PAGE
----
Water Resources Research Act Program

Details for Project ID 2018OK340B

Developing Seasonal Streamflow Forecasts to Inform Surface Water Management in Oklahoma

Institute: Oklahoma
Year Established: 2018 Start Date: 2018-03-01 End Date: 2019-02-28
Total Federal Funds: $25,000 Total Non-Federal Funds: $50,000

Principal Investigators: Tyson Ochsner, Erik Krueger, Briana Wyatt, Eric Jones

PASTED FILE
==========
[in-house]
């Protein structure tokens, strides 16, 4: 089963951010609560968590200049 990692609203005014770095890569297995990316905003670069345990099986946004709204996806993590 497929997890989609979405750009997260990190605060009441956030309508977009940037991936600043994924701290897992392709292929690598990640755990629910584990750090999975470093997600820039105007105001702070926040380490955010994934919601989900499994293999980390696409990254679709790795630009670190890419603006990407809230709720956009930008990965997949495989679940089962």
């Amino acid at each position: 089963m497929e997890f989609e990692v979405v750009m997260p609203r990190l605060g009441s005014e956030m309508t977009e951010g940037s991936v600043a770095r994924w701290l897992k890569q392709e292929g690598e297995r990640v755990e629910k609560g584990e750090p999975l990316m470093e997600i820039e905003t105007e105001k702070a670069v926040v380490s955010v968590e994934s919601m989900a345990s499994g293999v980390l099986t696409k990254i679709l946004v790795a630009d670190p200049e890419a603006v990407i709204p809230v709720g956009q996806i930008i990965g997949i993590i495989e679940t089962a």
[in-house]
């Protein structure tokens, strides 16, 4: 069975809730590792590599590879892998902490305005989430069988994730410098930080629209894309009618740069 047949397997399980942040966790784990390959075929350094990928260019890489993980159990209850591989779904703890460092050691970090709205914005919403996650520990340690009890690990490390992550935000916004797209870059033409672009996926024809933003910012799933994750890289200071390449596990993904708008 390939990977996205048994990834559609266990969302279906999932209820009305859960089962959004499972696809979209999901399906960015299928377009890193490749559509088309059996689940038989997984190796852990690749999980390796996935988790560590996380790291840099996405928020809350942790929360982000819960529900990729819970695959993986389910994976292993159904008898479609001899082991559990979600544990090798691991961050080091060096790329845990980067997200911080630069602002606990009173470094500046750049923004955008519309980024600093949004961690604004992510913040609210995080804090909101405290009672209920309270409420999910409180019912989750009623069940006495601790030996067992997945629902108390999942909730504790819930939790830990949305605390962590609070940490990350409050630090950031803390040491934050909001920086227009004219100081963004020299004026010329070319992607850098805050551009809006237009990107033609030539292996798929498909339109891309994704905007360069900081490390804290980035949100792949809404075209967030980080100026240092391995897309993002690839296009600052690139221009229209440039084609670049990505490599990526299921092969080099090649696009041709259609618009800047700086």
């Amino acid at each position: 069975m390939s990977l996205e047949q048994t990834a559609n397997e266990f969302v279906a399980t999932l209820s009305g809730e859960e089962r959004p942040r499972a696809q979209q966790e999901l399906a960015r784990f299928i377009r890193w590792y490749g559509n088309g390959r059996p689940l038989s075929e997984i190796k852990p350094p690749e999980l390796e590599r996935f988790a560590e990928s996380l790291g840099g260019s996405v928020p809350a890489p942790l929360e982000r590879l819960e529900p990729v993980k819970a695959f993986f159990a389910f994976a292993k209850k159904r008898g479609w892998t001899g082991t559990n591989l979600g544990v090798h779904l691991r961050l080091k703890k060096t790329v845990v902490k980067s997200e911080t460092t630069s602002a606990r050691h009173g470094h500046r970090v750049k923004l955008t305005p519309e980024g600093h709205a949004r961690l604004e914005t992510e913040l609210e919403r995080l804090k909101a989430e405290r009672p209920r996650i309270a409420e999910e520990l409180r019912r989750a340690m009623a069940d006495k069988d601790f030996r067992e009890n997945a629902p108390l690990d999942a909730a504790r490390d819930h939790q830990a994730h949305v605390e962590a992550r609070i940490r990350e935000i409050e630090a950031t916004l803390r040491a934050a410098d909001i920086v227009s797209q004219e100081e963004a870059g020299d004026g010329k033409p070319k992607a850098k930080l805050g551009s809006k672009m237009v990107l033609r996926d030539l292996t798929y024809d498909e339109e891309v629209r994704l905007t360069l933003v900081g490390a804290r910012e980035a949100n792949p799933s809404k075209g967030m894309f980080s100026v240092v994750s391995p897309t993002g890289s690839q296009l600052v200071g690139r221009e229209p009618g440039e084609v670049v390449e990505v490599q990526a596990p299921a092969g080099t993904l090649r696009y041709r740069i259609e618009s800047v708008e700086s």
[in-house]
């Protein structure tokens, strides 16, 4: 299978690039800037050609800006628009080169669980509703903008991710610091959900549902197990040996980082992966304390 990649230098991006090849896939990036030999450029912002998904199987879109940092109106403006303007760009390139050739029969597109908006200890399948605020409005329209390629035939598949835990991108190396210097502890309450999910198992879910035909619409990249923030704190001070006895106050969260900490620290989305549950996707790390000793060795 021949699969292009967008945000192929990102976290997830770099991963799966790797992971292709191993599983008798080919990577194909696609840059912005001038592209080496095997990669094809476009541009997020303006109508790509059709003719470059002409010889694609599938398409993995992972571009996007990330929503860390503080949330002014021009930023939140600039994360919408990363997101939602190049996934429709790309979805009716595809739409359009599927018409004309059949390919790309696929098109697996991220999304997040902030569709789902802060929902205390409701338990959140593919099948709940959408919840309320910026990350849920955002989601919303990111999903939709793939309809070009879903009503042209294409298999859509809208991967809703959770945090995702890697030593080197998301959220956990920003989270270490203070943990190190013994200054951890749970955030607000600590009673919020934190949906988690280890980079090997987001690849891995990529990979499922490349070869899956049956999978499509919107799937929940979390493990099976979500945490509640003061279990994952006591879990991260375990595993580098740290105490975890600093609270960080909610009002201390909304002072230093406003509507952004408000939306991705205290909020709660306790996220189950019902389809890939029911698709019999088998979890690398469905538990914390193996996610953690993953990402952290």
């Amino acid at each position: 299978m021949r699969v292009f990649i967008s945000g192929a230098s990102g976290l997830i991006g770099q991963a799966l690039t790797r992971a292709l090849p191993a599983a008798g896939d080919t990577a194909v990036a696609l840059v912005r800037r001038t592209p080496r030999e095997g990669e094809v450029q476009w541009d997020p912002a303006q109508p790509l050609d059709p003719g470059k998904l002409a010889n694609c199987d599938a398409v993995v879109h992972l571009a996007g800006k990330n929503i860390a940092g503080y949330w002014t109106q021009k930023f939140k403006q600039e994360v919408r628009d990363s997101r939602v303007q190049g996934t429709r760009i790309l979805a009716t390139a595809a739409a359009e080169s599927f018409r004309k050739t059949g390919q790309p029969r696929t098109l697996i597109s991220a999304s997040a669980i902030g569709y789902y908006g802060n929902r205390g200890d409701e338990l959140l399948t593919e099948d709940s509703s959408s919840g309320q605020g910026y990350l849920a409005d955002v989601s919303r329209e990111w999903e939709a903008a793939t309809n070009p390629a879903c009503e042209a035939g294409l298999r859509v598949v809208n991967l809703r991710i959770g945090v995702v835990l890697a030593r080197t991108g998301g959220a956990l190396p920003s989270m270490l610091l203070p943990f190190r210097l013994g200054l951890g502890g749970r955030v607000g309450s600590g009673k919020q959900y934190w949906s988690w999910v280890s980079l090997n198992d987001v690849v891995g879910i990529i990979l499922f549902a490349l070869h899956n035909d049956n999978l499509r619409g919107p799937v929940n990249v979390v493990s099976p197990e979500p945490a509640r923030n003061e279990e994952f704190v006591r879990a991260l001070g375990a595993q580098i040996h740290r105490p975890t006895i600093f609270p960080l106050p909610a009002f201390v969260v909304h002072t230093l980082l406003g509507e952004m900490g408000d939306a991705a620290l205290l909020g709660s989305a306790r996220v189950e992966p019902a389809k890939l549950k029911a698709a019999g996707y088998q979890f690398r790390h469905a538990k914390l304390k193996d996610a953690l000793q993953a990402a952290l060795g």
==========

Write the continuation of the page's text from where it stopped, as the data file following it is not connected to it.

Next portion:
Abstract: Rationale: Around the world the security and sustainability of surface water use are threatened by growing water demands and by changing and increasingly variable climate. These threats are difficult to address with current hydrologic forecasting systems, which can be unreliable, leaving water managers in a precarious situation. In a recent federal inter-agency needs assessment, water managers in the US identified as key needs making streamflow forecasts more reliable and expanding the geographic coverage of those forecasts. Nowhere in the US are these specific needs felt more urgently than in the Great Plains, where reservoirs rely on highly-variable seasonal inflows; inflows which have often failed in recent droughts causing substantial economic and ecological damage. In this region, operational forecasting systems for seasonal water supply are less skillful than the forecast systems available in the western US. This can be partly attributed to the fact that the Great Plains, unlike the western US, does not rely primarily on snowmelt runoff. As one Great Plains water manager noted, forecast[s] targeting seasonal periods are unreliable in our geographical areaIt is very difficult to provide water supply estimates One reason for this lack of reliability is that current forecasting systems do not incorporate soil moisture observations, even though their potential to improve seasonal streamflow forecasts has been known since the 1930s. Objectives: The overall objective of this multi-year project is to provide surface water managers with improved seasonal streamflow forecasts that are useful in making water management decisions. At the heart of these prediction systems will be calibrated and validated models of streamflow, which incorporate soil moisture data to produce probabilistic, quantitative forecasts of the potential streamflow totals for the upcoming season. We will pursue the following two specific aims: Year 1: Develop and evaluate streamflow forecasting methods informed by in situ soil moisture observations. Year 2 (subsequent funding cycle): Demonstrate the forecasts for water managers and researchers and refine the forecast delivery format to maximize usefulness for water management decisions. Methods: We propose an integrated plan of applied research leading to improved seasonal streamflow forecasting methods available to water managers, methods built upon existing, under-utilized soil moisture information. In year 1, we will incorporate soil moisture information into the mechanistic streamflow forecasting approach used by the National Weather Service (NWS) and the statistical streamflow forecasting used by the Natural Resources Conservation Service (NRCS). We will then evaluate the accuracy and document the strengths and weaknesses of these two contrasting approaches. Expected outcomes: If successful, this project will lay the foundation for implementation of the new forecast methods by the NWS and NRCS for the benefit of water managers in Oklahoma and across the nation. Our goal is that this project will serve as a seed and example and that, with other funding sources, we will be able to evaluate and refine these forecast methods for locations across the US. The resulting soil moisture-informed streamflow forecasts will assist water resource managers in making a wide array of management decisions such as water allocations and reservoir releases. The forecasts will also inform conservation and water rationing decisions for diverse municipal and industrial water users who rely on surface water sources.